Top 5 Largest Horse Breeds For Riding. All You Need To Know About Them

Largest breeds of horses are frequently referred to as the gentle giants of the horse world. Of these gentle giants, a few stand out being the most giant.  While there are certainly exceptions, most equine experts agree that the largest horse breed include the Shire, the Percheron, the Clydesdale, the Belgian Draft, and the Dutch Draft.  

These gentle giants can serve many purposes for equine enthusiasts, and it is important that we, as horse people, understand their value and place in our community.

Top 5 Largest Horse Breed For Riding

1. Shire:

Traditionally, the largest horse breed is the Shire. The Shire originated in Europe, tracing its roots back to older English and Dutch breeds. It is named for the countryside “shires” where the breed originated.  These horses were used primarily for plowing and farming before the Industrial Revolution and have since decreased in popularity now that their immense strength is no longer needed in agriculture.

Shires typically stand at least 16 hands tall and are traditionally preferred to be solid colors, although some white markings are possible. Possibly the most famous Shire horse was Mammoth, a gelding that stood 21.2 hands, and is the tallest horse ever recorded.

Uses:

Today, the shire is used in commercial and competitive carriage driving.  Shires can be seen pulling carts of tourists around cities or pulling with a team at a horse show.

2. Largest Horse Breed-Percheron

Another famous gentle giant is the Percheron, which originated in France.  The Percheron was named from “Le Perche,” the small French province where the breed was originally found. In the 1800’s, when the Percheron was first discovered, the breed was used primarily for war.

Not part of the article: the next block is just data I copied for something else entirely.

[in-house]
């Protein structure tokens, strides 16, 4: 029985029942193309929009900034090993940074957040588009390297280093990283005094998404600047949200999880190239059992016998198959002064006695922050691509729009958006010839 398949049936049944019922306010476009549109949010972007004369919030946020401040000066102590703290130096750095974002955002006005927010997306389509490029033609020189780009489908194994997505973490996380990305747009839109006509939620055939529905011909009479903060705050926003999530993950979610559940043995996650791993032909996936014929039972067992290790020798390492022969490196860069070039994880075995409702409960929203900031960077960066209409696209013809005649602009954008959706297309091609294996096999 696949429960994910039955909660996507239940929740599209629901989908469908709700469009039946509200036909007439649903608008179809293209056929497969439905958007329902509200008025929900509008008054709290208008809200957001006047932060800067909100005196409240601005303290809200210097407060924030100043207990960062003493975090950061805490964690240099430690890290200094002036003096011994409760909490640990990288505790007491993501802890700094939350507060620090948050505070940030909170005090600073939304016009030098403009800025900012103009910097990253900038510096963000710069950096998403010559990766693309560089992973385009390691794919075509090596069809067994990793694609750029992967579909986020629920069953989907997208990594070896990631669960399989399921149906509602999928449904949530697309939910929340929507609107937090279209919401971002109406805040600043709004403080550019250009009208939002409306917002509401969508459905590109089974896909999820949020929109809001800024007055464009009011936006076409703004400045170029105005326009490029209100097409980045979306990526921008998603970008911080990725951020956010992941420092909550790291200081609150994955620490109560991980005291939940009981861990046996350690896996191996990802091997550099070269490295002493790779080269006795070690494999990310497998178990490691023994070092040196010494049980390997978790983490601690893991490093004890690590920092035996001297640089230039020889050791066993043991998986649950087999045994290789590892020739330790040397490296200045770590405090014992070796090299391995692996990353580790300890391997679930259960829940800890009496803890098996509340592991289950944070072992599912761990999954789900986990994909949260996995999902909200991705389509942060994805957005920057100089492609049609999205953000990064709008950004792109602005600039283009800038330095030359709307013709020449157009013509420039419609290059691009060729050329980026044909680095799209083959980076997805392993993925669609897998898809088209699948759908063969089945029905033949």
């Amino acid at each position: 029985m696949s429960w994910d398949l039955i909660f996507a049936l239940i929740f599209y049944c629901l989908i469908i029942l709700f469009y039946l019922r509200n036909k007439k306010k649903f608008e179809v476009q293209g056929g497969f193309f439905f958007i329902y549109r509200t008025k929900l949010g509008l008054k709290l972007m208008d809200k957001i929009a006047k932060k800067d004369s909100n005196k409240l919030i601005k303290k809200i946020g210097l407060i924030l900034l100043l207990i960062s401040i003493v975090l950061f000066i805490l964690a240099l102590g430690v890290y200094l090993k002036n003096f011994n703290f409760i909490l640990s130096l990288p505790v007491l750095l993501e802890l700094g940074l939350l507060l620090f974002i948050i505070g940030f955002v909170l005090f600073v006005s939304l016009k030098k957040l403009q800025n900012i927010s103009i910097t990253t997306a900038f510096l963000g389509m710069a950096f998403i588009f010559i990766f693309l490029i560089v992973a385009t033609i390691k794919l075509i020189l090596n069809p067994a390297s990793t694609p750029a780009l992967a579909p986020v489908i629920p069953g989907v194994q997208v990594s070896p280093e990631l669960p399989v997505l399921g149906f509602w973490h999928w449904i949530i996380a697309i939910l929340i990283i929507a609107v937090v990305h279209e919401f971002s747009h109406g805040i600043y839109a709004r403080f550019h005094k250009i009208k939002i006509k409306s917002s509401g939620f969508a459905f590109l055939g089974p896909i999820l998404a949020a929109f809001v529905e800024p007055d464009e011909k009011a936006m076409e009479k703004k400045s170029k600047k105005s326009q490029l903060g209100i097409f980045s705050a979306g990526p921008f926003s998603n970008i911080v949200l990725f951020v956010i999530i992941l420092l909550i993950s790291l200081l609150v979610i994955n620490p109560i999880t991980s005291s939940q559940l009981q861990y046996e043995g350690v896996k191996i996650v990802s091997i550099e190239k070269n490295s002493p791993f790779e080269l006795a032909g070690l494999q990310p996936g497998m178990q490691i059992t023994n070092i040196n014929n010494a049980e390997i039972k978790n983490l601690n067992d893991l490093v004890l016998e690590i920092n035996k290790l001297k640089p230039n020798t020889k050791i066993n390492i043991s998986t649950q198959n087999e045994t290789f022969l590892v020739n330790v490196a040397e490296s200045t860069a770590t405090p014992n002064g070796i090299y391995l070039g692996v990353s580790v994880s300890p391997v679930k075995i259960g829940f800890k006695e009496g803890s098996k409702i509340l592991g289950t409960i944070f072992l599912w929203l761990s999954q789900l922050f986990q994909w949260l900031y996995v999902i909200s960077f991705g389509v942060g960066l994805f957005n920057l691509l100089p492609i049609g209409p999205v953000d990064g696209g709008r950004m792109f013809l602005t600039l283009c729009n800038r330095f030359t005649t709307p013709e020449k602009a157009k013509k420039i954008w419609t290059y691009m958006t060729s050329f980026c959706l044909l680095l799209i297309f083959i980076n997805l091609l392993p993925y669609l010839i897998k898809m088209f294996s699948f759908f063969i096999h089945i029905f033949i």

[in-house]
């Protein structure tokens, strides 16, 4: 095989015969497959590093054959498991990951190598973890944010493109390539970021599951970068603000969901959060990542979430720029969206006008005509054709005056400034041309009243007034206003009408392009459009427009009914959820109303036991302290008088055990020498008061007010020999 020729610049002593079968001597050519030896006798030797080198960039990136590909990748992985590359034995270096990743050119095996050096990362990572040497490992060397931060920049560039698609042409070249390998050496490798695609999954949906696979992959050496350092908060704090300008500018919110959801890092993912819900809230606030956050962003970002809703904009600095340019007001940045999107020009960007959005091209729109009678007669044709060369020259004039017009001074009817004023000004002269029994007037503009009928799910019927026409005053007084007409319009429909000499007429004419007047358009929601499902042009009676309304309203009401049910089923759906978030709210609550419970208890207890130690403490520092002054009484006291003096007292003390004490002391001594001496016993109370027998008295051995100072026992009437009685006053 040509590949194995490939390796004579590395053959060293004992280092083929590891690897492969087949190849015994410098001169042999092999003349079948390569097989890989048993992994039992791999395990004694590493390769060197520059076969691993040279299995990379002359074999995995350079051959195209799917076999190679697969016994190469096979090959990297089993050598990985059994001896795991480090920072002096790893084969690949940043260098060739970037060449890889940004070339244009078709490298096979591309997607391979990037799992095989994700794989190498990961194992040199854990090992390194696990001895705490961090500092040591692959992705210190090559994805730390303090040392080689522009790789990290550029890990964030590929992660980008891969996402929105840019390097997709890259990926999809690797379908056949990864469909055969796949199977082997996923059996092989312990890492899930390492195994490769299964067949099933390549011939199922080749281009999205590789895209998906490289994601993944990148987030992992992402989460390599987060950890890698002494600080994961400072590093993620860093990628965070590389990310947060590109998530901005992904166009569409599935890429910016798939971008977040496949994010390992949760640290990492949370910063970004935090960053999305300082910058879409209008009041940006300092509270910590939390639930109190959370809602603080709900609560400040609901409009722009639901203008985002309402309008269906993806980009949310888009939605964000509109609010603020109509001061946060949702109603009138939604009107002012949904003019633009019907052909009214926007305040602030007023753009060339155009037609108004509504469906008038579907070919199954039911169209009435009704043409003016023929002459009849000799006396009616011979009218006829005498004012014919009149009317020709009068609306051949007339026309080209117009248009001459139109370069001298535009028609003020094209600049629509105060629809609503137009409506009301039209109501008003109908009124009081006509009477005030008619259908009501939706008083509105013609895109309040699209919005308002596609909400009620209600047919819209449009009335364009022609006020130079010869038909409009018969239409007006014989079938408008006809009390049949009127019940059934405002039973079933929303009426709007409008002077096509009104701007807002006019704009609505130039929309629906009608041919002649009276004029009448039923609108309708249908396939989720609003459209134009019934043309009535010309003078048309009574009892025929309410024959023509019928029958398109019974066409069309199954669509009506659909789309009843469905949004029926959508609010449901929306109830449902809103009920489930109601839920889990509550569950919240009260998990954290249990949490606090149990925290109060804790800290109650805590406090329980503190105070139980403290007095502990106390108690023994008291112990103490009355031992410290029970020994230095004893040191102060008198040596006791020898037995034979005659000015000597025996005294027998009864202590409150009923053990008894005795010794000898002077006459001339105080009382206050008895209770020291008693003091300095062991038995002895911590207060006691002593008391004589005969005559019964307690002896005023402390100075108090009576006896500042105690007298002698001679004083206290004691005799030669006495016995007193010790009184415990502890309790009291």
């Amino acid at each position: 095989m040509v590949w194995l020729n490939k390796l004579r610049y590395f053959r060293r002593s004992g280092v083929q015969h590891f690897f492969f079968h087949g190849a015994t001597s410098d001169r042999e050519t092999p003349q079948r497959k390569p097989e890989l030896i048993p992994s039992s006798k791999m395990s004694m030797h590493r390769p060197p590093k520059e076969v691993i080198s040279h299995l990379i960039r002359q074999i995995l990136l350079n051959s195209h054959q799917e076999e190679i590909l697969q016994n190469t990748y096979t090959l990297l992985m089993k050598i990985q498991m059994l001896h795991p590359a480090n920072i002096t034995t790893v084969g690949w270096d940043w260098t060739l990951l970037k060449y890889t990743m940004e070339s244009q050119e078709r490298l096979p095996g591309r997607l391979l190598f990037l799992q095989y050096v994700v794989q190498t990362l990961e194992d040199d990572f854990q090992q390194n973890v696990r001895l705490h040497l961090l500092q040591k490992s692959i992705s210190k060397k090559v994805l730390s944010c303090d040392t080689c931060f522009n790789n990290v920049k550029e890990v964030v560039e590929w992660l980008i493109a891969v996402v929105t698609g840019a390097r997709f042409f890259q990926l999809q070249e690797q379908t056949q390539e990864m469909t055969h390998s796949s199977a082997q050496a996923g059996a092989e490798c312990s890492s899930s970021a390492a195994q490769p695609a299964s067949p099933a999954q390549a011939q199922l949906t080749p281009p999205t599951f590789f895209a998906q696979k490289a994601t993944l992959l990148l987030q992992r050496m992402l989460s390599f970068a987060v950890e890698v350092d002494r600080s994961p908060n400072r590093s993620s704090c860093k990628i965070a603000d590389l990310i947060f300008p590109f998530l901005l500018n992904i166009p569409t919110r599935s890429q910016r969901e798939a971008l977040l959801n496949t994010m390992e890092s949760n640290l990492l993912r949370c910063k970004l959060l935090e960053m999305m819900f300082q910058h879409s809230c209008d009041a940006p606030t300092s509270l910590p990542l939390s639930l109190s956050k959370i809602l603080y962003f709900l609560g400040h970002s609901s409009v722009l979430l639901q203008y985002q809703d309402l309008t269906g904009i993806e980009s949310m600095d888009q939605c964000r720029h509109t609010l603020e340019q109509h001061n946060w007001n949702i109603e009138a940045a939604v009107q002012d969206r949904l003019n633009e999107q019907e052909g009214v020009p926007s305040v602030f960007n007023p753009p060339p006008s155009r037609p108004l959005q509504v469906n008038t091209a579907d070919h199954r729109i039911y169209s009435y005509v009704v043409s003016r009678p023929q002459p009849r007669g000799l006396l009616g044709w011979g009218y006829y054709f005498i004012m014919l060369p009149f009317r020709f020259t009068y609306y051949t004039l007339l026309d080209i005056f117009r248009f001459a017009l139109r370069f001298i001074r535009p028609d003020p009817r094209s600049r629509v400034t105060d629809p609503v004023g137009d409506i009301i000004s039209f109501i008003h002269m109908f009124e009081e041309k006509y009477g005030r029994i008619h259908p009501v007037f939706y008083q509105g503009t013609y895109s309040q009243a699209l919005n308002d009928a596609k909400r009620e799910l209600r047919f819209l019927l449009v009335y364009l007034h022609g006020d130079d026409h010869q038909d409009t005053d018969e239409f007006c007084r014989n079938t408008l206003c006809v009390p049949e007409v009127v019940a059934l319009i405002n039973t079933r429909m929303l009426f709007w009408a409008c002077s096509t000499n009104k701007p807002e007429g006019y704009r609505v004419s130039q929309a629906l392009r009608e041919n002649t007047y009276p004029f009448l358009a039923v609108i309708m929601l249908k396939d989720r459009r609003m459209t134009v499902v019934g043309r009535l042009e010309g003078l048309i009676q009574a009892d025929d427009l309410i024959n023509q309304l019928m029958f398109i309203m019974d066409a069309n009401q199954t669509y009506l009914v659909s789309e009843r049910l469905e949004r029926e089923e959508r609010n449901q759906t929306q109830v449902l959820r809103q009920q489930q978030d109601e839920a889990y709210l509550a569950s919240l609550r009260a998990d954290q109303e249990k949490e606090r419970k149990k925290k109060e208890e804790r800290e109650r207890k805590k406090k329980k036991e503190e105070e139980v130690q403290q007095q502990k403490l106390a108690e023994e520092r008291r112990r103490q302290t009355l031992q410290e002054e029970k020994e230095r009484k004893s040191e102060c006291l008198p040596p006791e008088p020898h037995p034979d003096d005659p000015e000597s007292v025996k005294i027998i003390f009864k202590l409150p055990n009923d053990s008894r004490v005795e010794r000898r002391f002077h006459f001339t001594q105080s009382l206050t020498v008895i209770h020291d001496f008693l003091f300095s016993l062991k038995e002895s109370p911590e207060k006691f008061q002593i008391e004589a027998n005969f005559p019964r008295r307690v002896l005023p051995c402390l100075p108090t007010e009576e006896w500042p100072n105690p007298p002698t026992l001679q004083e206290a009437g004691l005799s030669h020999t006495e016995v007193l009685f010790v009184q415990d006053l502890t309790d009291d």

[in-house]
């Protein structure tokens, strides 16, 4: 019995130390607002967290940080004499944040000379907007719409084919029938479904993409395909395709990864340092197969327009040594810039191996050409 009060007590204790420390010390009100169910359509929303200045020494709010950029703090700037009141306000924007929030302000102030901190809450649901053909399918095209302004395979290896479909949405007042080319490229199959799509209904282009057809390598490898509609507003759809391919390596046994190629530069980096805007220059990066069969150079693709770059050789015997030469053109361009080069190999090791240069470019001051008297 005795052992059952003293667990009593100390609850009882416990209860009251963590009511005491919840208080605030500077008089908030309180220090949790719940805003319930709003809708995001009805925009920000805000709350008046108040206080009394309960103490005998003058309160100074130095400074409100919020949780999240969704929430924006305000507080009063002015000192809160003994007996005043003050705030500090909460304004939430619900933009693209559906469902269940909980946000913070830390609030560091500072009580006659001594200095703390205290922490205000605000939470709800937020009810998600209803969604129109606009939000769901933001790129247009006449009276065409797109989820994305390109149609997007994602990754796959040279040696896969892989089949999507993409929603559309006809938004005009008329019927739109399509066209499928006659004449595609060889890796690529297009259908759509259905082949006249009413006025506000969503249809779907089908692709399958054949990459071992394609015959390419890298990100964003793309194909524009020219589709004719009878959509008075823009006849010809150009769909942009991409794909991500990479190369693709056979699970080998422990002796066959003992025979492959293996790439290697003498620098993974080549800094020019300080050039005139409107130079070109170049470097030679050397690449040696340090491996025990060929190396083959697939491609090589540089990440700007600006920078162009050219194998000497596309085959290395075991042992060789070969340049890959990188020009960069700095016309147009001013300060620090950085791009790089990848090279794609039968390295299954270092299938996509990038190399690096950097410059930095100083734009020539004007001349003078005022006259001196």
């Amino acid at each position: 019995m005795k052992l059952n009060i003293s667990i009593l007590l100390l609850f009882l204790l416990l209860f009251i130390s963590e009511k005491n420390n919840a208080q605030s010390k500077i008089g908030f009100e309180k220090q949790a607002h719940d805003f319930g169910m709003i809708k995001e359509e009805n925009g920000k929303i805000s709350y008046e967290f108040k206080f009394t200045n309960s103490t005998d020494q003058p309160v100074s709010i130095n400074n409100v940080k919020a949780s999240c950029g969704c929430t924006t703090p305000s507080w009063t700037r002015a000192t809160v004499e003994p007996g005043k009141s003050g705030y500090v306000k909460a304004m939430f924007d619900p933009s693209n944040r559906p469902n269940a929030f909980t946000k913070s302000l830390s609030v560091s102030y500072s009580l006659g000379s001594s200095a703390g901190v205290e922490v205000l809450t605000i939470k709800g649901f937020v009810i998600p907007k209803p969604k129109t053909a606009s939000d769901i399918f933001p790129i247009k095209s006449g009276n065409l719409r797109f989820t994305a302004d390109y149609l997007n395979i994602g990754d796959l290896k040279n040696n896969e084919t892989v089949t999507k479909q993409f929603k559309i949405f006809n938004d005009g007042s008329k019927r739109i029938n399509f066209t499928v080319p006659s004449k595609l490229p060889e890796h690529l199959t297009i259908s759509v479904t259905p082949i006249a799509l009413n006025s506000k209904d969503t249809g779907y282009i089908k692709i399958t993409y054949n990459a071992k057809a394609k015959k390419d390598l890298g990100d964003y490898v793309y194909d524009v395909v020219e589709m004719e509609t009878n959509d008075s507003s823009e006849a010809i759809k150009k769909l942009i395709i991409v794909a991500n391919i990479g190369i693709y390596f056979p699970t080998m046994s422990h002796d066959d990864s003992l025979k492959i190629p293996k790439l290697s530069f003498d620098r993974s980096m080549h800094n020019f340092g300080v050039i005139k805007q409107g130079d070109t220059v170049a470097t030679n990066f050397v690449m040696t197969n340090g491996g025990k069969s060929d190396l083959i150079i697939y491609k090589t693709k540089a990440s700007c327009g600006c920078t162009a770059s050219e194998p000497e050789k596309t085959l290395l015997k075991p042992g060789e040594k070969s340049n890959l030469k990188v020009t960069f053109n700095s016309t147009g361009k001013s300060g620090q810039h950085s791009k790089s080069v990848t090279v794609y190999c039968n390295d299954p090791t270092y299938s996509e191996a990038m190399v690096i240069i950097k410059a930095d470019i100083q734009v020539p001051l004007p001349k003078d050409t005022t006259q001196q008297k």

The Percheron’s brave, steady, and loyal personality made it the ideal mount for soldiers of the time. The breed stands between 16 and 18 hands today, similar to many other draft breeds, and comes in nearly all solid colors. Belgians today are used for driving as well as riding. They have made appearances as trail horses, dressage horses, and pleasure horses for riders seeking a steady, smooth mount.

A notable aspect of Percheron breeding is the Percheron sport horses, which are Percherons crossed with lighter breeds, such as Thoroughbreds and warmbloods.  I can speak to the value of this breed, as my first event horse was a Percheron/Thoroughbred. “Foxy” was everything that you could want in an event horse; she was brave, strong, willing, and tolerant.  She was big enough to give a new event rider security in the saddle, but light on her feet enough to clear the fences with ease.

Uses:

These Percheron crosses are definitely popular in dressage and eventing, and they can also be seen in foxhunting, which is what Foxy competes in today.

3. Clydesdale